Pothole-related breakdowns hit ‘three-year high’


Local authority leaders have called for more funding for local road maintenance as second quarter pothole-related breakdowns hit a three-year high.

The second three months of this year have seen more breakdowns related to potholes than in any other second quarter since 2015, according to the RAC.


Between April and June, the car breakdown service received a total of 4,091 call-outs for damaged shock absorbers, broken suspension springs or distorted wheels — faults associated with poor quality road surfaces.

While this represents a reduction on the first three months of the year (5,540 breakdowns), this fall was not as great as it was between the same periods in 2017.

‘Councils have been working hard to fix potholes and general road surface degradation, but despite further emergency funding from central government, their budgets are even more stretched than in previous years,’ said RAC chief engineer David Bizley.

‘Our figures demonstrate they are not winning the battle and as a result the safety of too many drivers, cyclists and motorcyclists is being put at risk.

‘The overall quality of our roads should be getting better, not worse. Any pothole could at best cause expensive damage to a vehicle, motorbike or bicycle and at worst lead to a fatal accident, with motorcyclists and cyclists at particular risk.

‘Every pothole capable of causing an accident or damage needs to be fixed quickly so it no longer represents a danger to road users.’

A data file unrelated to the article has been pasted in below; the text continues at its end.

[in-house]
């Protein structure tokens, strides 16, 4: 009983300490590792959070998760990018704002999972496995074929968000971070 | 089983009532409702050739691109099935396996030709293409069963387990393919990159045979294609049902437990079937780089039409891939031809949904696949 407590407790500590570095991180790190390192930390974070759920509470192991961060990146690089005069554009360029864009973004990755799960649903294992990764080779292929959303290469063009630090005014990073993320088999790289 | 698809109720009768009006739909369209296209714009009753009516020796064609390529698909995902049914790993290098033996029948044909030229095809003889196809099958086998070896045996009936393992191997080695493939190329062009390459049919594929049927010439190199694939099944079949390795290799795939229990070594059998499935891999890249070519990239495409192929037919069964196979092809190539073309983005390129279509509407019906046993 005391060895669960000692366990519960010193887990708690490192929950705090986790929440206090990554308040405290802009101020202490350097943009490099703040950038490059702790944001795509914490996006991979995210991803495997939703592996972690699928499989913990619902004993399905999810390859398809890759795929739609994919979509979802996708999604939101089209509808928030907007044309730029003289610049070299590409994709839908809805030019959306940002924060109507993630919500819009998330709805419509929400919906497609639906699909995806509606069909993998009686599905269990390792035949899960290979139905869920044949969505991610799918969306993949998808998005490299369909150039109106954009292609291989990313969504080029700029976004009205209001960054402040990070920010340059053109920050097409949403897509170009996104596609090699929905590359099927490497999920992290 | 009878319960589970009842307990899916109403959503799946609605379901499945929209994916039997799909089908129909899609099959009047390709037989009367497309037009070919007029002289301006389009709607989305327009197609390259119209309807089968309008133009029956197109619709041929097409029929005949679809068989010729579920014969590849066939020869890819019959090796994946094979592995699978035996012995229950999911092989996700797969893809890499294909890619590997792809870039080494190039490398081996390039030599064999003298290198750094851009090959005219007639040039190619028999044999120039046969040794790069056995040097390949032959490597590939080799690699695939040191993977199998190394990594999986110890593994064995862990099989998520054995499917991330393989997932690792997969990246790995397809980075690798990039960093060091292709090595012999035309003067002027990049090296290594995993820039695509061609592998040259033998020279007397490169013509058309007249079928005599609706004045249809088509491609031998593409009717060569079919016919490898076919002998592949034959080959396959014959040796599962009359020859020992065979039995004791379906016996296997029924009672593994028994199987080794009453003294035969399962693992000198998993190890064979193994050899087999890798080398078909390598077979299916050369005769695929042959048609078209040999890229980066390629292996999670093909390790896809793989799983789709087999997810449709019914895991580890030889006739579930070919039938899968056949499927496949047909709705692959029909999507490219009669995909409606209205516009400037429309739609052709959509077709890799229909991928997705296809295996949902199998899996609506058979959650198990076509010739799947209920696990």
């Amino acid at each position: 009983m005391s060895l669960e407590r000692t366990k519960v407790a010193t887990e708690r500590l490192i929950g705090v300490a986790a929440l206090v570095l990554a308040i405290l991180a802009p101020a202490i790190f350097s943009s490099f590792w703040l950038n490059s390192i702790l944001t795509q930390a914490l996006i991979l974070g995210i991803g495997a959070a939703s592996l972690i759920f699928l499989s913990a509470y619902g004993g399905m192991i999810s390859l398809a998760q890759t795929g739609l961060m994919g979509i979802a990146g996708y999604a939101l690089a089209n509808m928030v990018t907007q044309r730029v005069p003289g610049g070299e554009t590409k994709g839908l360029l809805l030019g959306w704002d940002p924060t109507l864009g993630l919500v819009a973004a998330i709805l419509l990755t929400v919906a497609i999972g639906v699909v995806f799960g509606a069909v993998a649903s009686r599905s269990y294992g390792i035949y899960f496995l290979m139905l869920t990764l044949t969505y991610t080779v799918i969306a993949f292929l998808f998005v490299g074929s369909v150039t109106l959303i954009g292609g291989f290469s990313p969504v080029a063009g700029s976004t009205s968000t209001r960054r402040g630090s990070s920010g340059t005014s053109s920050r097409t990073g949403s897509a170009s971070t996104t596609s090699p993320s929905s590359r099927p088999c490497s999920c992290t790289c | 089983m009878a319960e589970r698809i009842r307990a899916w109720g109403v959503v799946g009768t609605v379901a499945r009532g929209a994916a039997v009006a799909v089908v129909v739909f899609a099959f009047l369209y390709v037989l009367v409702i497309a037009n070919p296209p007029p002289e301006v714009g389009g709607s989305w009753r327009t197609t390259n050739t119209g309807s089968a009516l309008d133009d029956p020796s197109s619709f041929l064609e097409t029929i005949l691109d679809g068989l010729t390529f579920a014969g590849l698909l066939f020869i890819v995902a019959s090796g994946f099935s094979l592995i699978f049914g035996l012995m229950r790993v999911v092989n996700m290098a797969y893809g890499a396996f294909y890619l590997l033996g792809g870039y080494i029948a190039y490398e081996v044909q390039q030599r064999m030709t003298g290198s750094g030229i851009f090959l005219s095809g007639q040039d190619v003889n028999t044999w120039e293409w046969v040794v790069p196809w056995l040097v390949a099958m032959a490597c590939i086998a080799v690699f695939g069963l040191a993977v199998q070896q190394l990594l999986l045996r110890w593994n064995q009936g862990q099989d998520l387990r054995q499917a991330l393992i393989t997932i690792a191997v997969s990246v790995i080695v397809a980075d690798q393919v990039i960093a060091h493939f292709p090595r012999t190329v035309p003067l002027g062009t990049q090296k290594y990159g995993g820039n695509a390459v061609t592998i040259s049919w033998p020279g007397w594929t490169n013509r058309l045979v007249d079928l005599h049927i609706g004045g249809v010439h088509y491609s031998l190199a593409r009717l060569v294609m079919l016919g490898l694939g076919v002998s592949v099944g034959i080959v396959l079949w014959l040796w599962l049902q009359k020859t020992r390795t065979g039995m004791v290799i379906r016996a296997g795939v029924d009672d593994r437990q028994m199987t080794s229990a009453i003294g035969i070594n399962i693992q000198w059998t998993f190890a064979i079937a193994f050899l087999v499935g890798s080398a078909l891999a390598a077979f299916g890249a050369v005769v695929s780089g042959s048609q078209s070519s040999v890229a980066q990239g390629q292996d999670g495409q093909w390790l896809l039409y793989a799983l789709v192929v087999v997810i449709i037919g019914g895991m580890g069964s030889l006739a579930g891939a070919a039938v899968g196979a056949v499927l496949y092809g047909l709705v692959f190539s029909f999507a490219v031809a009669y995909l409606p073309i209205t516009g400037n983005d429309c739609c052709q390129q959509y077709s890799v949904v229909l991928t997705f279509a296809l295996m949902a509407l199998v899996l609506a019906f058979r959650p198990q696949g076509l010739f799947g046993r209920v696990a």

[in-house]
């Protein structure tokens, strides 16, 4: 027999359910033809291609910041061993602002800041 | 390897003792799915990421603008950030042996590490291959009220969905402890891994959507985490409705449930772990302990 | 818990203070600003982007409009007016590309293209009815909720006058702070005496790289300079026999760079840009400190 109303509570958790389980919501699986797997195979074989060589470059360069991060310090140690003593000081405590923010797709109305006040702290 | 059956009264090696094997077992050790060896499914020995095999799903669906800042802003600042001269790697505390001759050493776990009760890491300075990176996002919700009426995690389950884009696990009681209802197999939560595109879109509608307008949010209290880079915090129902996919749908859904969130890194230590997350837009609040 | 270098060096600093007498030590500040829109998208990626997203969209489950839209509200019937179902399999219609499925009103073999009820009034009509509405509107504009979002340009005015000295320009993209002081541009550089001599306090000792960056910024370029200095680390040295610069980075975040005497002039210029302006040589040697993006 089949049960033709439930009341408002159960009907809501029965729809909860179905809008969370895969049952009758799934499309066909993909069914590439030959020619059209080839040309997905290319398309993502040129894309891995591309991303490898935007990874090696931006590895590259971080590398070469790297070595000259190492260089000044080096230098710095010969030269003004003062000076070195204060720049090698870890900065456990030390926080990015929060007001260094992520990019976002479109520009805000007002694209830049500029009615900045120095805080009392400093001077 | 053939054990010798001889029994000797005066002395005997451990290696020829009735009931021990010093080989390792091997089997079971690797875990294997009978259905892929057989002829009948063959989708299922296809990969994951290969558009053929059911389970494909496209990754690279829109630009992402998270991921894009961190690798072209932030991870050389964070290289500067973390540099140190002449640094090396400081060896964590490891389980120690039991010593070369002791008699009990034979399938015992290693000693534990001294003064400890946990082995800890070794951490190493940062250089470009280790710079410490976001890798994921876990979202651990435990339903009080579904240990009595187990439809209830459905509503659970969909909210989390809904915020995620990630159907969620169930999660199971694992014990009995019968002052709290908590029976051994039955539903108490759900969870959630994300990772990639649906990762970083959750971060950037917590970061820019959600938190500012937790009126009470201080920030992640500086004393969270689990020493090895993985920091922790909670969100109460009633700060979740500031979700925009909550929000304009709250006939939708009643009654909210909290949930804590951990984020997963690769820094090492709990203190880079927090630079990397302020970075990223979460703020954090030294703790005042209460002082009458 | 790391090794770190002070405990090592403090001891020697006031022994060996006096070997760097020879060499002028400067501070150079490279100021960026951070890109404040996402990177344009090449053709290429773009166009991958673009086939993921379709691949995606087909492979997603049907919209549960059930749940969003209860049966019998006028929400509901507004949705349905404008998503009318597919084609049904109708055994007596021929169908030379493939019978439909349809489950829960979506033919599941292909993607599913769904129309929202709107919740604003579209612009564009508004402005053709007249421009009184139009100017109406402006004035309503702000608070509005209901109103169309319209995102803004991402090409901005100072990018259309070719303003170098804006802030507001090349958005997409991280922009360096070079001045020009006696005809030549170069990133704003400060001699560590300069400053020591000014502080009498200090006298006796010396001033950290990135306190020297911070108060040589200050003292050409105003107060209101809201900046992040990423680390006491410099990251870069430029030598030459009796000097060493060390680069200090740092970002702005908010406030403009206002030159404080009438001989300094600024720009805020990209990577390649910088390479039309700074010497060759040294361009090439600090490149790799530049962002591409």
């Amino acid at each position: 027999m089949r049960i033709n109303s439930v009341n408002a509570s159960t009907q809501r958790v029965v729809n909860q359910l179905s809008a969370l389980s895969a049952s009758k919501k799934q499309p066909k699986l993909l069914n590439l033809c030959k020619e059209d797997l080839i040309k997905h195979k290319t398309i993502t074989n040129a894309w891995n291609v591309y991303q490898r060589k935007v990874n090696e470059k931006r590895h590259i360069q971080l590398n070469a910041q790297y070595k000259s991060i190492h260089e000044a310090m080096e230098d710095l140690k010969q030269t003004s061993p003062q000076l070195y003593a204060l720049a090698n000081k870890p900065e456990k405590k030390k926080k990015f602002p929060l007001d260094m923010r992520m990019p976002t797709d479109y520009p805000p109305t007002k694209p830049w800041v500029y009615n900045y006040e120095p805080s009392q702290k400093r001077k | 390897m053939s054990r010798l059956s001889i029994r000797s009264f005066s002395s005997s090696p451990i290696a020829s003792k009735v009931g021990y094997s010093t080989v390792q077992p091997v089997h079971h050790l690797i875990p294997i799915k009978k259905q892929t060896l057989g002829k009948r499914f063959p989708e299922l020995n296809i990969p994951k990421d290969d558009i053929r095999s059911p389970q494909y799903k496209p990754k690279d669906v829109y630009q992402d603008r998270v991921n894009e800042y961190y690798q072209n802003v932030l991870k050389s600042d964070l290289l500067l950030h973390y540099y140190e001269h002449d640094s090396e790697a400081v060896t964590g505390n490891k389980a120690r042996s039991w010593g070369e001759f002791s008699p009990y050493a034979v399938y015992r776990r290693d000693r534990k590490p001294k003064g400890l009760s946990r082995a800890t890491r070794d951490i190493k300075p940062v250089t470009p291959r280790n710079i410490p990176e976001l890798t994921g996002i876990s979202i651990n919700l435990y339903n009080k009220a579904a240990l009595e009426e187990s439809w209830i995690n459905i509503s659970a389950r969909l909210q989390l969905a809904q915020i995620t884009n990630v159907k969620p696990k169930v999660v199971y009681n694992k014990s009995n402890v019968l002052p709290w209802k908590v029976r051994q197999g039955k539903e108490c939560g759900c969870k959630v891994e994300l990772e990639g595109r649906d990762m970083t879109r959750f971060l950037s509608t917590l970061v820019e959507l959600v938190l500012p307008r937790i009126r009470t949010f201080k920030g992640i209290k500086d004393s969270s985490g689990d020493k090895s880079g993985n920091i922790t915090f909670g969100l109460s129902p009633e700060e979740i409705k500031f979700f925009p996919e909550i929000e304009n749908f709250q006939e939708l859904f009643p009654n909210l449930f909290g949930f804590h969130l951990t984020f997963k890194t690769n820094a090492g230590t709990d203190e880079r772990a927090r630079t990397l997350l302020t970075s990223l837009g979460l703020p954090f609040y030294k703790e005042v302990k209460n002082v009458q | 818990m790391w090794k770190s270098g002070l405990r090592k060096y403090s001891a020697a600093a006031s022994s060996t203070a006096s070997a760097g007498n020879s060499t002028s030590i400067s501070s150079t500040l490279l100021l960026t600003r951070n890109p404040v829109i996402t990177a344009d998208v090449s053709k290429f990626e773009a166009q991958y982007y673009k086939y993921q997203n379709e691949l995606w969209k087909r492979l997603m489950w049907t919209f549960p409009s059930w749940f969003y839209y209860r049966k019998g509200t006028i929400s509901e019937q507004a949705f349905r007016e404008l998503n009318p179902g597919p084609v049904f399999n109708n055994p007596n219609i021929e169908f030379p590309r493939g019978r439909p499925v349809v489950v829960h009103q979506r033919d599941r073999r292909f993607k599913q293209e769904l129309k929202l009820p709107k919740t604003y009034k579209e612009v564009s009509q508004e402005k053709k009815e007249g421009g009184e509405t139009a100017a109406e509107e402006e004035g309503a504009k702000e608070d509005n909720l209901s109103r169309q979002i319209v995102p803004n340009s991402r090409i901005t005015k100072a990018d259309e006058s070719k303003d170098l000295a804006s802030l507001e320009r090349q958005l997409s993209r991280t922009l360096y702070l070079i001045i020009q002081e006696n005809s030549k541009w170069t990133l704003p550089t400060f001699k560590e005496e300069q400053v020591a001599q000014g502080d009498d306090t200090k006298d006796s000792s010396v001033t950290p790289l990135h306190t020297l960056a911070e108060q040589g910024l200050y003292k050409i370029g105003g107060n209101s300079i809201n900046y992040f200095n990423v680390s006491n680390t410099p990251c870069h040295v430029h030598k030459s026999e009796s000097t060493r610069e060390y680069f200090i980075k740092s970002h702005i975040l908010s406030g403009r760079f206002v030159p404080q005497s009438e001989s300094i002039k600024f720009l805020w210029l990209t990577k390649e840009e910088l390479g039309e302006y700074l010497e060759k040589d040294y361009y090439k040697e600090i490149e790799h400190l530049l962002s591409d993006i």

Responding to the RAC’s figures, Cllr Martin Tett, the Local Government Association’s transport spokesman, said that councils were ‘fixing a pothole every 21 seconds'.

However, he said they needed more central Government investment to ensure local roads are well maintained.

‘Only long-term, consistent and fairer Government investment in local road maintenance can allow councils to embark on the widespread improvement of our roads that is desperately needed,’ he said.

‘The Government is spending 52 times more on maintaining our national roads than our local roads when very few journeys begin and end on a motorway or trunk road.

‘This will only serve to speed vehicles up between increased delays and congestion on local roads.’

Cllr Tett called on Whitehall to reinvest two pence per litre of existing fuel duty into local road maintenance.

This, he said, would ‘generate £1bn a year for councils to spend on improving roads and filling potholes and begin addressing the £9bn roads repair backlog'.

This article first appeared on localgov.co.uk.

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